Makes you wonder how many 'labeling mistakes' there are!

We used to use Bactakill, which I thought was good gear, but father insists on Iodine again as he was adamant the lack of colour in Bactakill meant that the lambing help weren't putting enough on.

A mate also swears by Copper sulphate for navels! Not sure what to make of that mind you.


Blanket antibiotics is a big no no over here by now. Although plenty are still at it.

Hygiene all the way. Gloves to pull lambs and a hand washing station for regular washing is order of the day here. And washing down and disinfecting leggings regularly.
 

paddysdream

Well-Known Member
Have never had an issue with joint ill here .Indoor lambing starting in late Feb. with hoggets lambing down end of March .Use 10% iodine liberally .
Wonder if it becomes endemic in a flock ?Hear of some resorting to foot spray etc to try and control it .
Built new lambing shed here few years ago and concreted floors of existing ones and the following lambing was the most disease free ever .No e coli etc .

I believe that hygiene is most important .Things like sheds here are cleaned out the day last of the sheep go out and powerwashed down .Hard to beat a few months sunshine to kill the remaining bugs on clean concrete . .Surprising the amount of people who decide a month before housing is an apt time to remove last years dung .Would normally house after Christmas depending on weather and would clean out sheds maybe week before lambing .I believe disease builds up and having ewes lamb down on months old dung ain't a good idea .All straw bedded here .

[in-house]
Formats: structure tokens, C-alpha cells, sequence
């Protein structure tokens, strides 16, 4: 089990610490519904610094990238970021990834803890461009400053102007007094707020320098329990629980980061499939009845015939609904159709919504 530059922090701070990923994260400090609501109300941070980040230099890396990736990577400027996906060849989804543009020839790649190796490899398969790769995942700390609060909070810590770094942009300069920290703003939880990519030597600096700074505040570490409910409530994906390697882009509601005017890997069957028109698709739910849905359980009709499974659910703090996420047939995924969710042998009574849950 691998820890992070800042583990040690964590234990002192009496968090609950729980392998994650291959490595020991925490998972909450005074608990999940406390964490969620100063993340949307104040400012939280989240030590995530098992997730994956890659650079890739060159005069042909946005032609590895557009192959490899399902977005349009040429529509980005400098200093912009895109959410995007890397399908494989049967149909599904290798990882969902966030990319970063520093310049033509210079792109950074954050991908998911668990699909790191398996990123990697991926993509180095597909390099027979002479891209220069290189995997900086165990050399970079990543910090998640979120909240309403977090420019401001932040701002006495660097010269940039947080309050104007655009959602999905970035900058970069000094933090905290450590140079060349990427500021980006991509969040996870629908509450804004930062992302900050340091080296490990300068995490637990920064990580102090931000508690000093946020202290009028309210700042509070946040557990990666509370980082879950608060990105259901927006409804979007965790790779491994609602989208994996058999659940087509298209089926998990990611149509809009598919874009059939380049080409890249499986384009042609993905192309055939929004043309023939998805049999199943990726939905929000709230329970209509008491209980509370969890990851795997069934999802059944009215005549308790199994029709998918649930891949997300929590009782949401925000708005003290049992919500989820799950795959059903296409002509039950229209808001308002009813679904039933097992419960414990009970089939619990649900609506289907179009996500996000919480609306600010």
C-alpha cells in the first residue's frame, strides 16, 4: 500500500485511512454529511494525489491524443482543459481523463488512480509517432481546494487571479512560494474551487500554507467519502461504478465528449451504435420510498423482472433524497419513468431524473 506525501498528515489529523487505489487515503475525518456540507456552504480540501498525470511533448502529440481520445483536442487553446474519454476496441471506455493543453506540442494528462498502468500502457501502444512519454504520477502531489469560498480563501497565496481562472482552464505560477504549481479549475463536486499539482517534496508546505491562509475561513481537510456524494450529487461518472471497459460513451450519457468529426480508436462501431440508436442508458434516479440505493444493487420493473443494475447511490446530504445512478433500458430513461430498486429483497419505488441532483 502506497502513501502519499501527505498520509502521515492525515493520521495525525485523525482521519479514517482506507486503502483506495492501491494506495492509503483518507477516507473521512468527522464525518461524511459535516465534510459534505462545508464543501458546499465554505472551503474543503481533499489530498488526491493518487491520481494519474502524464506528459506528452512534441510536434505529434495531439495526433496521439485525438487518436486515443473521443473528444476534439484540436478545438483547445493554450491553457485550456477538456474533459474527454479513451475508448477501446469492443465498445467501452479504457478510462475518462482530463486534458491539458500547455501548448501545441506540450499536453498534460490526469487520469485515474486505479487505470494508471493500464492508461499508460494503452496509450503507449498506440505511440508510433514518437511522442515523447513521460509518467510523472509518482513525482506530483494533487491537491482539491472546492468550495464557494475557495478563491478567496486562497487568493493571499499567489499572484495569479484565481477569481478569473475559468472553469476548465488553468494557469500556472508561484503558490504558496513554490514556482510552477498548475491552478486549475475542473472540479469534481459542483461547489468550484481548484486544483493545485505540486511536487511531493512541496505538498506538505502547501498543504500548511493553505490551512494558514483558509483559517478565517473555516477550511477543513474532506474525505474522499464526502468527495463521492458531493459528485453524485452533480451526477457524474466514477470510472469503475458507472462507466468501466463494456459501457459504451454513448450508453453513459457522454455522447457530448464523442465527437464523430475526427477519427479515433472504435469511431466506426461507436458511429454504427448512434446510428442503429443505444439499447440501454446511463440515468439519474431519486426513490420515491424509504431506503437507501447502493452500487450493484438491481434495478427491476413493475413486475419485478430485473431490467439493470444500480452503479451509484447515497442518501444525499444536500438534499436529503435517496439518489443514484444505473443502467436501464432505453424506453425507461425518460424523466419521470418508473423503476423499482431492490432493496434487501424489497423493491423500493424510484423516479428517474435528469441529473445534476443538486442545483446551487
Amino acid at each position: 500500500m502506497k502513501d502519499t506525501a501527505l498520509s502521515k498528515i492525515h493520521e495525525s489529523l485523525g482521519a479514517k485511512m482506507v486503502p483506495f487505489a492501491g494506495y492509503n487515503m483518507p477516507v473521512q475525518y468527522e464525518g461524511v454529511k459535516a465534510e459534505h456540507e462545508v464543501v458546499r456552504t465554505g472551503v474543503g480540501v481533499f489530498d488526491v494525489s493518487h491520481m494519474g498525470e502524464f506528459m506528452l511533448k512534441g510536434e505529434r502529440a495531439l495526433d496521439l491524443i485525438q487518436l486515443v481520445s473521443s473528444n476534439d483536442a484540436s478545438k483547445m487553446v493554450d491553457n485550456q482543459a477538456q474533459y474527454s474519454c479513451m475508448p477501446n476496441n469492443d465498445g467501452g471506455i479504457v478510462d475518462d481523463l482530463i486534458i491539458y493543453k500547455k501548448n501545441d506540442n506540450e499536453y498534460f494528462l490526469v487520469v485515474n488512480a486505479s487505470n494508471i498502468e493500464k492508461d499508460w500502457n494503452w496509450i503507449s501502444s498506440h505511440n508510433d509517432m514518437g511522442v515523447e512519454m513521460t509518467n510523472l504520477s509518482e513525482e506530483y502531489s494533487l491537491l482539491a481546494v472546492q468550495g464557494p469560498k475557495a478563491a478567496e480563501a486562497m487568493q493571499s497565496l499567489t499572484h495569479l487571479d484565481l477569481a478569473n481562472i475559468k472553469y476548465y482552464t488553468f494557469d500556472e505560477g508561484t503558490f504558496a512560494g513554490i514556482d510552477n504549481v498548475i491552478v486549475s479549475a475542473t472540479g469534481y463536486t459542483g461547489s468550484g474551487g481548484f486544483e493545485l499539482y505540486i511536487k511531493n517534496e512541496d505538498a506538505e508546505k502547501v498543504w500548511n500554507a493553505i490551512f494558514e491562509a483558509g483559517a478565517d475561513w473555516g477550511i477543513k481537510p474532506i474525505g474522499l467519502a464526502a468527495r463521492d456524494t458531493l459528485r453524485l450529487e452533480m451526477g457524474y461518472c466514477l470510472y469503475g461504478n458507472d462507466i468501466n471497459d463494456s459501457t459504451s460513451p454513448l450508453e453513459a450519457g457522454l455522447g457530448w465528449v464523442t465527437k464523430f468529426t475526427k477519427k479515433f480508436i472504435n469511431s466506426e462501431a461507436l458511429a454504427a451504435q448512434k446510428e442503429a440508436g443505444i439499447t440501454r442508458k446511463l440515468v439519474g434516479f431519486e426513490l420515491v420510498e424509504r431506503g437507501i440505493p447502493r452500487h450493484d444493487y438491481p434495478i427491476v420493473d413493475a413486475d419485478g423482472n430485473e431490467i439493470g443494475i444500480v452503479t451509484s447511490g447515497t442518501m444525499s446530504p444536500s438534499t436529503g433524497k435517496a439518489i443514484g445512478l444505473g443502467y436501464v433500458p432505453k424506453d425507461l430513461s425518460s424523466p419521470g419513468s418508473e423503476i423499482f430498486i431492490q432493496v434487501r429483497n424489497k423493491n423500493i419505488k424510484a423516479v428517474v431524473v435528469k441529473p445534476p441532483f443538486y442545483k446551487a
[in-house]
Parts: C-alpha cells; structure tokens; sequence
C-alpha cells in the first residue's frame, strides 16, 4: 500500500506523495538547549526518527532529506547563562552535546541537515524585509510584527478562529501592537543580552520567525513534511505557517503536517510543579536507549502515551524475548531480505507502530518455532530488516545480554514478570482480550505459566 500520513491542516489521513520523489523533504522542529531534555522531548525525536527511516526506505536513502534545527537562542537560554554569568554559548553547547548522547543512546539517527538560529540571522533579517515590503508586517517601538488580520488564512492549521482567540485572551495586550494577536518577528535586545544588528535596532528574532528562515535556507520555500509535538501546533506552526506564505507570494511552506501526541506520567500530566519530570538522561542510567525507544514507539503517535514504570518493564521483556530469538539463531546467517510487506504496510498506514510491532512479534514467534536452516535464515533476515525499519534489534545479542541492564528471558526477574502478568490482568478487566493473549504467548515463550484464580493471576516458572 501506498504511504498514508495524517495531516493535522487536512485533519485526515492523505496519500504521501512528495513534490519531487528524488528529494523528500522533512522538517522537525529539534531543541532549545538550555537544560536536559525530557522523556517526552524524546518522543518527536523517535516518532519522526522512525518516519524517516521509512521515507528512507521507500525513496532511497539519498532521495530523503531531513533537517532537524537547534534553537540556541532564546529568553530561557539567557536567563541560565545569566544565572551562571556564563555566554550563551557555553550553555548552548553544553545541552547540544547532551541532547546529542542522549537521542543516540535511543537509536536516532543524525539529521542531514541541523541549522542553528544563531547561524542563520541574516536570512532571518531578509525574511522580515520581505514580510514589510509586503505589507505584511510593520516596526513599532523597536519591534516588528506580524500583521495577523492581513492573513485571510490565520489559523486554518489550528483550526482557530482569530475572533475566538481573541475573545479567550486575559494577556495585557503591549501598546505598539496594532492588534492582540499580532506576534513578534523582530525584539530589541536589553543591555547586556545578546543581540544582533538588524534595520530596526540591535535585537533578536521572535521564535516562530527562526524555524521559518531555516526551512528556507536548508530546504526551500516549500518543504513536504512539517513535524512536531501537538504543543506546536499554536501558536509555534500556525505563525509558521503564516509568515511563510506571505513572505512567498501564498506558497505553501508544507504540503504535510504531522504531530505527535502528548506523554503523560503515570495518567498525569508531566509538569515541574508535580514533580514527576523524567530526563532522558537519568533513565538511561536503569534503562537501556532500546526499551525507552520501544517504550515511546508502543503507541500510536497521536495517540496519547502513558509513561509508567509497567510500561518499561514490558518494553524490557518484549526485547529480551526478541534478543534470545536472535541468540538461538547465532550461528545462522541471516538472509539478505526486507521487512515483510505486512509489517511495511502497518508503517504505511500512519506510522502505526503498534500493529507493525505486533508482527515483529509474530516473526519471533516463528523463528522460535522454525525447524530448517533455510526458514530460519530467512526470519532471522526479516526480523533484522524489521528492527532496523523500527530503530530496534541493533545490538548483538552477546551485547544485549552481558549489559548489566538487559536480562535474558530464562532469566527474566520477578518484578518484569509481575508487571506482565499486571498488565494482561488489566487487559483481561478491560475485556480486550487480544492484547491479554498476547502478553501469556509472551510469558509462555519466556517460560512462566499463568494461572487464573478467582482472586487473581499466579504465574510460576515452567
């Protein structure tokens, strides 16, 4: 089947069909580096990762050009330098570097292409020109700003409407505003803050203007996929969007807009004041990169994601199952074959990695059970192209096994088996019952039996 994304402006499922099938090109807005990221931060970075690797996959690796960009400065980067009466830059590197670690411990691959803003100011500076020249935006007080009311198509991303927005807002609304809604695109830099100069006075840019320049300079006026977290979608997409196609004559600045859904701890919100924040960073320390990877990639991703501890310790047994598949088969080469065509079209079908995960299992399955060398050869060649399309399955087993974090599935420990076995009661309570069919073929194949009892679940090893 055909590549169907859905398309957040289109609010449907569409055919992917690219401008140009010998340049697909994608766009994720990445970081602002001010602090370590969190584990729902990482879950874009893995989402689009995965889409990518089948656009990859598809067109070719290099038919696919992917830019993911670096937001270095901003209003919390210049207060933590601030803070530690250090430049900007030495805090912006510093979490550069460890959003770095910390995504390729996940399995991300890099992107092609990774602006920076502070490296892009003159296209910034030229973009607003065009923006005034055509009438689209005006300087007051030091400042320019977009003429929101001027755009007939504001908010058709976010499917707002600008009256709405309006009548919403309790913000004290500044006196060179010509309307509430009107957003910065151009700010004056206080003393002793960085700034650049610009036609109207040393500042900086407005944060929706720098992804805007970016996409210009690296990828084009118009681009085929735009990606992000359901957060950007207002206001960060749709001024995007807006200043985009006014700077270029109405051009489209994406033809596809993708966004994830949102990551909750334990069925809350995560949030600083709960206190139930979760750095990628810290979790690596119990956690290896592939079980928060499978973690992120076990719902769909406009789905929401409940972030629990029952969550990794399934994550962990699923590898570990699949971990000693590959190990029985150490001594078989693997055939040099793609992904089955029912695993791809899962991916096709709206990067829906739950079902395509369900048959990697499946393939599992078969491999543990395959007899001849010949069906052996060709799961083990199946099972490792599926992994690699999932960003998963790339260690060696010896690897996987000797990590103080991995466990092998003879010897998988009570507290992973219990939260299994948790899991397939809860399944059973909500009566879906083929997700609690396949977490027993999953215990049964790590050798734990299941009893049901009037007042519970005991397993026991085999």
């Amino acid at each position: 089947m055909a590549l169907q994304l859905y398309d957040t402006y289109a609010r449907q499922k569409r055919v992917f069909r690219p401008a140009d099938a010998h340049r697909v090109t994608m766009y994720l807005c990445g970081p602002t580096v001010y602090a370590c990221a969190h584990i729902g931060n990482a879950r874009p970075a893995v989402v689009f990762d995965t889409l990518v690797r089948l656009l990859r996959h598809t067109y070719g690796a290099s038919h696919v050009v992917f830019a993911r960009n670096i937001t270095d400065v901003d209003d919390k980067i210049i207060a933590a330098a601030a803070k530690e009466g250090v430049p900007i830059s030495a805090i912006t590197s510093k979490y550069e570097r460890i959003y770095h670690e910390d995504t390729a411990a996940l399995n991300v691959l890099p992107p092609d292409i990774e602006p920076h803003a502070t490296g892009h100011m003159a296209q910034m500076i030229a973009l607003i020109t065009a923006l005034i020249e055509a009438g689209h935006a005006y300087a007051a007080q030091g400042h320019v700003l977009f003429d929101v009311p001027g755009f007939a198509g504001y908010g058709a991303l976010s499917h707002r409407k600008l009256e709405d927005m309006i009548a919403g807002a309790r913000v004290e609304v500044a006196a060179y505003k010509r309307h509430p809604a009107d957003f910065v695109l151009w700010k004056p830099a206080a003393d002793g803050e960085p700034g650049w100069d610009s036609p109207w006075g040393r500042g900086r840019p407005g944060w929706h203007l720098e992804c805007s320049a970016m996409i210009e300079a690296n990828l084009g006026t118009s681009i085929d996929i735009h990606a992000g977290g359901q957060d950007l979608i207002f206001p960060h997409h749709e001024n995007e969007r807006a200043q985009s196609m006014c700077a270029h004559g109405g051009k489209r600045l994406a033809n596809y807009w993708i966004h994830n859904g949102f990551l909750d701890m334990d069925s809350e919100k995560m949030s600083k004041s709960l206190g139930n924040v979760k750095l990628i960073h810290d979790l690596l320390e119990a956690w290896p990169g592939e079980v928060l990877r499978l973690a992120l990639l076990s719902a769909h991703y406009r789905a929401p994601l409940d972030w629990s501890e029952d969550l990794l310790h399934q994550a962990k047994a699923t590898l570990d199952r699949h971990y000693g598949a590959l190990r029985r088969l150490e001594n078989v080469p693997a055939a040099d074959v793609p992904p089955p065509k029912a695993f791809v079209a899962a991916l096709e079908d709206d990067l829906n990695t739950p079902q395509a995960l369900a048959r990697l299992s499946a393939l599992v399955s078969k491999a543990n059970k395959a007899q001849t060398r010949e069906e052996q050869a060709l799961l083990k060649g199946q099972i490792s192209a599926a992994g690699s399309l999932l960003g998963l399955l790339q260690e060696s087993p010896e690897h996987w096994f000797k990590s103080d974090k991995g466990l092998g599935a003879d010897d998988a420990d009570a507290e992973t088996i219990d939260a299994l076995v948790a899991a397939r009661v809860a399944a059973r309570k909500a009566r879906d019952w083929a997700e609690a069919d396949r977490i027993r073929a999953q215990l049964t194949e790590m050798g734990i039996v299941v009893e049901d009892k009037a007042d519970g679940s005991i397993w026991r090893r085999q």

Individual pens not cleaned out ,just fresh straw used. Thats more a time/labour issue really as pens are set up in 3 span shed and would be difficult to clean out after each ewe .
Ewes lamb in one shed and penned individually in another shed then moved to adjoining shed for a day or two to harden up.Land is dry here but very little shelter so lambs would need to be weatherproof before going out .